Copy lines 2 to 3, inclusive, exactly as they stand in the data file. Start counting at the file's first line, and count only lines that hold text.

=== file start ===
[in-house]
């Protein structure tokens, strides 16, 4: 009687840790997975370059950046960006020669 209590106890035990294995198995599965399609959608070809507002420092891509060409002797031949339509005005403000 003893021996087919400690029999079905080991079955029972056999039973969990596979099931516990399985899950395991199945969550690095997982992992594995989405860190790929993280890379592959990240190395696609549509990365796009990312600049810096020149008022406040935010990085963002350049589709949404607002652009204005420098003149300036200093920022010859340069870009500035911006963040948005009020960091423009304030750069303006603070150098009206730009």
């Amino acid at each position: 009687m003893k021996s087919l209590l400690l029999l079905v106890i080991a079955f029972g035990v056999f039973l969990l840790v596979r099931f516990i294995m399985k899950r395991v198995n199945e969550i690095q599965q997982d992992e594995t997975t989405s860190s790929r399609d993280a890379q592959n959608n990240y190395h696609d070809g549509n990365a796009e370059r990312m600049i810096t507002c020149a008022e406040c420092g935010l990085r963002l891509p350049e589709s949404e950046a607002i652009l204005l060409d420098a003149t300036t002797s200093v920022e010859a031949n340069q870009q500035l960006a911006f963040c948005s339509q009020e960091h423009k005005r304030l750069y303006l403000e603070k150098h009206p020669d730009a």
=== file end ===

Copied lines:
């Protein structure tokens, strides 16, 4: 009687840790997975370059950046960006020669 209590106890035990294995198995599965399609959608070809507002420092891509060409002797031949339509005005403000 003893021996087919400690029999079905080991079955029972056999039973969990596979099931516990399985899950395991199945969550690095997982992992594995989405860190790929993280890379592959990240190395696609549509990365796009990312600049810096020149008022406040935010990085963002350049589709949404607002652009204005420098003149300036200093920022010859340069870009500035911006963040948005009020960091423009304030750069303006603070150098009206730009």
């Amino acid at each position: 009687m003893k021996s087919l209590l400690l029999l079905v106890i080991a079955f029972g035990v056999f039973l969990l840790v596979r099931f516990i294995m399985k899950r395991v198995n199945e969550i690095q599965q997982d992992e594995t997975t989405s860190s790929r399609d993280a890379q592959n959608n990240y190395h696609d070809g549509n990365a796009e370059r990312m600049i810096t507002c020149a008022e406040c420092g935010l990085r963002l891509p350049e589709s949404e950046a607002i652009l204005l060409d420098a003149t300036t002797s200093v920022e010859a031949n340069q870009q500035l960006a911006f963040c948005s339509q009020e960091h423009k005005r304030l750069y303006l403000e603070k150098h009206p020669d730009a």